Hebrew is one of the world’s oldest languages still spoken today. It was similar in origin to ancient Phoenician and developed into an independent language in the twelfth century BCE. Hebrew was the spoken language of the Patriarchs during the Biblical period, and the Bible is written in Hebrew. While Aramaic, which utilizes the same alphabet, replaced Hebrew as the spoken language for centuries, Hebrew remained a language used for ritual, prayer, literature, and written communication. As a spoken language, Modern Hebrew began to emerge in the late nineteenth century and became, in 1913, the official language of instruction in Jewish schools in the region of Palestine. In 1948, Hebrew (along with Arabic) became the official language of the modern state of Israel.
Hebrew is written from right to left and consists of 22 consonants. A series of dots and dashes which represent vowel sounds were introduced in the eighth century in order to facilitate pronunciation. Students of Hebrew learn to read with the accompanying vowels, which are phased out once the grammatical structures of the language are mastered. Schoolbooks and prayer books include vowels while magazines, newspapers, and literature do not.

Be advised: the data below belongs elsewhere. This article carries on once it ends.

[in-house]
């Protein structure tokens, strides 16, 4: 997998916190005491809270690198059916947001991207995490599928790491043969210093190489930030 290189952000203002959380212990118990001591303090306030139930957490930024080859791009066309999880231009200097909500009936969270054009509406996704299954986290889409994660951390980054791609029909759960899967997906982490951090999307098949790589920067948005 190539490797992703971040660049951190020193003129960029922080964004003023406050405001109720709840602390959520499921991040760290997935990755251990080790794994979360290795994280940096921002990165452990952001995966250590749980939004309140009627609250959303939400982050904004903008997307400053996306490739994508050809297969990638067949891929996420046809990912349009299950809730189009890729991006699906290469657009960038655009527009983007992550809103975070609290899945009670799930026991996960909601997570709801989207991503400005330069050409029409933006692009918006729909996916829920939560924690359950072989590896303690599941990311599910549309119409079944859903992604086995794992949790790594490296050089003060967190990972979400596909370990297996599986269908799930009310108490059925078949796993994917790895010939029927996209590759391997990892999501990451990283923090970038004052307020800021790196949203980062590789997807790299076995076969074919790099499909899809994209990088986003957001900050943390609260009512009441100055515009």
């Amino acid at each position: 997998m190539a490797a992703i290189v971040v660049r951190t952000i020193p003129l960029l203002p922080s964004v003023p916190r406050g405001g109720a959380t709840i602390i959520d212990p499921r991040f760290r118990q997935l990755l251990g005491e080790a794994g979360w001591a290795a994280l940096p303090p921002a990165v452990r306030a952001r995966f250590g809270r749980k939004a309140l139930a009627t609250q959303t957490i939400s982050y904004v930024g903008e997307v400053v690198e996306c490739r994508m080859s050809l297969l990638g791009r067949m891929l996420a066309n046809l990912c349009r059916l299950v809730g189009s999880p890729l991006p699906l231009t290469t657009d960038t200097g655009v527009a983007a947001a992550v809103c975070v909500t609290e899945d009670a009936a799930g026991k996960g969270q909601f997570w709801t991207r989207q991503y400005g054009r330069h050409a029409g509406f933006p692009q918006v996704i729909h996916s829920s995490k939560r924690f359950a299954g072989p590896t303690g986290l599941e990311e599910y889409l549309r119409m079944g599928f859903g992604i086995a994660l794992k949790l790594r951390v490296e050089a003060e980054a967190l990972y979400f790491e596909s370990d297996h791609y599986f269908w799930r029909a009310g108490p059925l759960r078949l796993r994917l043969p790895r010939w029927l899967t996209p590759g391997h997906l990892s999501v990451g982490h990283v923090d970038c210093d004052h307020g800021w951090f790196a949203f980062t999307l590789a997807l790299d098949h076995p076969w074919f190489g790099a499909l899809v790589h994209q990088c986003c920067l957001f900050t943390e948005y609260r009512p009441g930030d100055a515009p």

Hebrew is studied widely in universities and seminaries. Practically all vocabulary found in the Bible is utilized in Modern Hebrew, and examples of English words of Hebrew origin include: amen, hallelujah, Armageddon, cherub, seraph, behemoth, Sabbath, and shibboleth.